Dr. Sheila Klassen-Wiebe, Associate Professor of New Testament, has taught at CMU and CMBC (one of CMU's predecessor colleges) since 1993.
What are you teaching right now that you're most excited about?
I teach an upper-level undergraduate and graduate course called Who Is Jesus? We read a variety of scholars who understand Jesus differently, and who help us see Jesus in the larger context of his first century Jewish Palestinian world. Students sometimes have to deconstruct some of their assumptions about Jesus. It's a very rich experience to dig a little deeper and ask questions about who that first century Jesus was, since it makes a difference for how we follow Jesus today.
What are you researching and writing?
I'm writing the James volume in the Believers Church Bible Commentary Series. That's been fascinating and also challenging because James is so different from anything I've researched before. In some ways, James isn't a very difficult book to understand; the hard thing is living what James writes about. So, in my research and writing, I'm exploring the significance of James, and how we as a church can take seriously what James teaches.
What you are reading for enjoyment?
Mary Oliver's poetry. My daughters gave me a book of her poetry for my birthday last year, so I've been carrying that around and reading it. It feeds my soul. I'm also reading the Mary Russell series by Laurie R. King—that's my escape literature. Mary Russell is a young, female version of Sherlock Holmes. Another one I'm just starting is Miriam Toews' All My Puny Sorrows. So far, I'm really enjoying it.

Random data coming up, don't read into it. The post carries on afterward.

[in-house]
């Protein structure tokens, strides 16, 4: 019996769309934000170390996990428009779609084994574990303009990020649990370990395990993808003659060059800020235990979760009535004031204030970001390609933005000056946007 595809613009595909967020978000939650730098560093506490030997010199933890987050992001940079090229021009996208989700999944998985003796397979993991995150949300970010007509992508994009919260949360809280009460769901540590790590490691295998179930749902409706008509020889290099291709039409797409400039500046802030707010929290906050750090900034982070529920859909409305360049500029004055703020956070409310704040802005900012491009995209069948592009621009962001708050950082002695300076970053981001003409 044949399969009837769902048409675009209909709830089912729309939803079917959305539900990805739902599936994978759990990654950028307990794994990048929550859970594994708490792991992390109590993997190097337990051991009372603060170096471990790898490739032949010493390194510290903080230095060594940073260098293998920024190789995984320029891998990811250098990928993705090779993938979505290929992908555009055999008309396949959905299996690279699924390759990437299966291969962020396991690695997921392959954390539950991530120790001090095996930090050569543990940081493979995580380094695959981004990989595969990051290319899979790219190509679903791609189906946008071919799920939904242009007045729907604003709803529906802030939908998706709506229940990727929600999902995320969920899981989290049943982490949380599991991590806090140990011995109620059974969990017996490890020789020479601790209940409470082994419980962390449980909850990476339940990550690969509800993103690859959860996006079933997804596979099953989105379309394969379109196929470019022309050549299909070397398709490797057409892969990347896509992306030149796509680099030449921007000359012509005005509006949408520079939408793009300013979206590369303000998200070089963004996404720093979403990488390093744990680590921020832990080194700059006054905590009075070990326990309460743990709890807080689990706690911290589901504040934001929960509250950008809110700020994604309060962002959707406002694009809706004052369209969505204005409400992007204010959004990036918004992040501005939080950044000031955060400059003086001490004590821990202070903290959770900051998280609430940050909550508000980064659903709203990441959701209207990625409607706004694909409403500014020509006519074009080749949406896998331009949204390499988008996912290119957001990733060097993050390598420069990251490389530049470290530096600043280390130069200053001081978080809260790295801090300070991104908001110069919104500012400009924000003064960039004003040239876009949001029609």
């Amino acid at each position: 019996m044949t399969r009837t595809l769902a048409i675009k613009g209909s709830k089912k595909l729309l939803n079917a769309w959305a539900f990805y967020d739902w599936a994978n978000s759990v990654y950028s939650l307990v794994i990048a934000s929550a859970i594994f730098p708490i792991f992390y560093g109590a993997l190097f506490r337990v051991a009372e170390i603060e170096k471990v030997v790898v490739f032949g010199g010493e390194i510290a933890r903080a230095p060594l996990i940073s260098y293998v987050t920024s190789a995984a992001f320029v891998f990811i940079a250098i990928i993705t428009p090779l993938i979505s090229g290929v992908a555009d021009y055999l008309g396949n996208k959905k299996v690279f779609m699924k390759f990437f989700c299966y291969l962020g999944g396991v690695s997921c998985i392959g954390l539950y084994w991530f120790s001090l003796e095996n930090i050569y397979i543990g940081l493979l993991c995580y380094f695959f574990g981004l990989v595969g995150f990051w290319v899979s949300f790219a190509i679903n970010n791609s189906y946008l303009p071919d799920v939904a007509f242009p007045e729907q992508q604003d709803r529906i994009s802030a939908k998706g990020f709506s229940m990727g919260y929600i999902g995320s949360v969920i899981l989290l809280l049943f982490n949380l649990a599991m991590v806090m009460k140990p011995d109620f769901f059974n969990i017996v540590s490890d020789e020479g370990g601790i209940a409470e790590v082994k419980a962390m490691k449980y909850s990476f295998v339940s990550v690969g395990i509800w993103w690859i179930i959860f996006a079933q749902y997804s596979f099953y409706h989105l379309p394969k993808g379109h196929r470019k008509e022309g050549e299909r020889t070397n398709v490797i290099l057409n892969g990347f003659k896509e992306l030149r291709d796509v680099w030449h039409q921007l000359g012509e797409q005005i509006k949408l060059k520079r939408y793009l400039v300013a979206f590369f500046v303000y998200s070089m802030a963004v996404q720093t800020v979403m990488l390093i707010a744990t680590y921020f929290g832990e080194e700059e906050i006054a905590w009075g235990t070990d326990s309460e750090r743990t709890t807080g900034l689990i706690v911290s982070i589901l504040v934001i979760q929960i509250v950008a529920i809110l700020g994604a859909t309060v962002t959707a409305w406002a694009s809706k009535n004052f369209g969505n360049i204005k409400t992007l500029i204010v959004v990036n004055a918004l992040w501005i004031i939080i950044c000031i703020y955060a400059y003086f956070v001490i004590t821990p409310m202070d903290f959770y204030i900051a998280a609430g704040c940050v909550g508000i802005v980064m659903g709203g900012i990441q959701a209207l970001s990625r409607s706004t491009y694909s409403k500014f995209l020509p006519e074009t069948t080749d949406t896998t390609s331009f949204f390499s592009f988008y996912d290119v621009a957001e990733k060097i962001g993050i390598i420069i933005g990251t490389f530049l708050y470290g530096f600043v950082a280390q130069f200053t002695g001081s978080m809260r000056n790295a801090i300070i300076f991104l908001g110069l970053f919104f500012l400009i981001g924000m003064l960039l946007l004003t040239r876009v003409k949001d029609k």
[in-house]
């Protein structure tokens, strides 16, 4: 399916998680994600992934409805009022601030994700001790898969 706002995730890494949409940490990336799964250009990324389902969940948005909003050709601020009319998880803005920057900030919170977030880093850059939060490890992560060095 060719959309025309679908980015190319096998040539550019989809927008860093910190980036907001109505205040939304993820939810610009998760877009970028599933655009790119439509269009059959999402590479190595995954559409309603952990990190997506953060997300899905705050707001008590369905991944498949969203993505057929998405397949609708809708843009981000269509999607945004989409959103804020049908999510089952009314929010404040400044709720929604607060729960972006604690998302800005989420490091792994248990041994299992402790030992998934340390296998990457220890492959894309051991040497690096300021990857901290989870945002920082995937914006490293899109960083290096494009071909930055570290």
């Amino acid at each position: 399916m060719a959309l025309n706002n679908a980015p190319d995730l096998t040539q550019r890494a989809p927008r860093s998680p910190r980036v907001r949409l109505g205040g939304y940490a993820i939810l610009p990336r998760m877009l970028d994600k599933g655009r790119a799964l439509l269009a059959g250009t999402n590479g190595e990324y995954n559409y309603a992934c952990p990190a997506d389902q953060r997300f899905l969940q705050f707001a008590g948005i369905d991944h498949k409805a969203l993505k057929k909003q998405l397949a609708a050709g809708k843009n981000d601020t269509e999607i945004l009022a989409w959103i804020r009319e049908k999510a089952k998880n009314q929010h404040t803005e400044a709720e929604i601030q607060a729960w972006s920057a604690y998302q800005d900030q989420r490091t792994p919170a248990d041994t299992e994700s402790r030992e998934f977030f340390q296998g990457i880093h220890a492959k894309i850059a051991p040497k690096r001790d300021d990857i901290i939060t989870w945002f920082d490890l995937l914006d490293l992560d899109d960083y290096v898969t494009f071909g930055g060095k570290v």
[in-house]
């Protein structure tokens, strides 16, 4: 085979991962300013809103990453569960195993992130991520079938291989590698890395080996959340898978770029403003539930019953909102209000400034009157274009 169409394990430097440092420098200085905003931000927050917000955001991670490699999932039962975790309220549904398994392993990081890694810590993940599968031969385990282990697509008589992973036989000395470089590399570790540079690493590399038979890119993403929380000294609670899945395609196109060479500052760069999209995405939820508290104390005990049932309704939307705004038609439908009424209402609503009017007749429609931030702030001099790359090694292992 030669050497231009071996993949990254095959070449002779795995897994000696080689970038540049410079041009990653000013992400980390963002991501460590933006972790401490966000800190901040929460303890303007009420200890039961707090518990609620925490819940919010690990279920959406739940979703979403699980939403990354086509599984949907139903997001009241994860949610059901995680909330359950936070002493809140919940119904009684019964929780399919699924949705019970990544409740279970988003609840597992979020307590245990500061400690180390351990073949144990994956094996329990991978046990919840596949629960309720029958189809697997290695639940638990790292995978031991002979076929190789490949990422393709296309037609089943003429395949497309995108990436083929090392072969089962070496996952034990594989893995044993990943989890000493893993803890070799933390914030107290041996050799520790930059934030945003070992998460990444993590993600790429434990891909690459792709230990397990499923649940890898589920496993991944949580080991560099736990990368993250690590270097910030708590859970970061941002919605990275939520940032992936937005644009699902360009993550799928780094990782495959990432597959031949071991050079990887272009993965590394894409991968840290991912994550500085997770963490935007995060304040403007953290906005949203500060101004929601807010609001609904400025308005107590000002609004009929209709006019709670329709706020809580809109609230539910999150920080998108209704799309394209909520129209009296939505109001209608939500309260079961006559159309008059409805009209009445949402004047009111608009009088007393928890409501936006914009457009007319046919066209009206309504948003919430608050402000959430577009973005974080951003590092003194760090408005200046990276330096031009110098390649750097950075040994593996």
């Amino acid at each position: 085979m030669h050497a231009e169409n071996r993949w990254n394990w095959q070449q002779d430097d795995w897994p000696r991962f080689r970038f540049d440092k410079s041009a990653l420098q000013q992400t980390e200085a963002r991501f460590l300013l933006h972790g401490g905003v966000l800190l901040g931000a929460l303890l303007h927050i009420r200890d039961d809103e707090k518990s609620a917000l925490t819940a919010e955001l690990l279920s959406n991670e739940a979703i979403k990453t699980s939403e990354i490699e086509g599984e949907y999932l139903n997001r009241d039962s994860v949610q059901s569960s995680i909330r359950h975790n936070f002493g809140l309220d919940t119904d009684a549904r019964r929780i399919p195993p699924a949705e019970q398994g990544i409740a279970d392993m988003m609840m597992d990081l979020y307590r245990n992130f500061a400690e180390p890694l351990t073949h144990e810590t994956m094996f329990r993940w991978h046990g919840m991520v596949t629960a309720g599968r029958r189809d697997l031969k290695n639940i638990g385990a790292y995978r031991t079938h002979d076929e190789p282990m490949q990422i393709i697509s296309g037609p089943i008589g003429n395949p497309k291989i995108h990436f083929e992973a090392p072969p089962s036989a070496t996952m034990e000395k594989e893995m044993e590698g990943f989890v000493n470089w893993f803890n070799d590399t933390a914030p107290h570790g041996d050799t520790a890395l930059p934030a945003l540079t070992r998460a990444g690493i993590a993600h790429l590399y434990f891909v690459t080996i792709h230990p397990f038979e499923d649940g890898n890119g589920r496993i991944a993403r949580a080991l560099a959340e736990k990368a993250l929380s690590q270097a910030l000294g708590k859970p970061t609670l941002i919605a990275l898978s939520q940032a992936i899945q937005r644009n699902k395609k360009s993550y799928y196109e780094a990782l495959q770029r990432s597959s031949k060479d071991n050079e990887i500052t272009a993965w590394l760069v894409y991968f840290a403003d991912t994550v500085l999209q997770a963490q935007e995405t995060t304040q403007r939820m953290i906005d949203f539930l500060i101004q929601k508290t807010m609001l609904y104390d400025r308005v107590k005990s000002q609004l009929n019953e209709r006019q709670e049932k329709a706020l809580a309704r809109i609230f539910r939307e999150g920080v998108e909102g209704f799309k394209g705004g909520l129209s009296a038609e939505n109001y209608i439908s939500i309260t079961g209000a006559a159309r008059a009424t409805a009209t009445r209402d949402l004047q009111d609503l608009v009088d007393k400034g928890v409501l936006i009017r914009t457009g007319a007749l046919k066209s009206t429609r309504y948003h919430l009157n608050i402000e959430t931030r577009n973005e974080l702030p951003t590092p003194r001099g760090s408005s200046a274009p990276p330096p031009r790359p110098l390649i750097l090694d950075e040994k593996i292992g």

What do you most long for in your work?
I long for students to get excited about participating in what God is doing in the world. The American writer and theologian Fredrick Buechner once said, "The place God calls you to is the place where your deep gladness and the world's deep hunger meet." If we here at CMU can work together to help students find that calling, where their deep gladness and the world's deep hunger meet, that is what I long for.
Do you have any interesting projects underway in the broader community or church?
Steve Heinrichs, Director of Indigenous Relations at Mennonite Church Canada, is editing a volume on decolonizing scripture. I contributed a poetic piece on James 5:1-6, which is in some ways the most hard-hitting passage in James against the rich. I occasionally do Bible studies at the Women's Correctional Centre in Headingley, MB. That is something that keeps my reading of scripture grounded in a very different reality.
What saying or motto inspires you?
Brother Lawrence, a 17th century French monk, wrote, "We must not grow weary of doing little things for the love of God, who looks not on the great size of the work, but on the love in it." That inspires me in my work.
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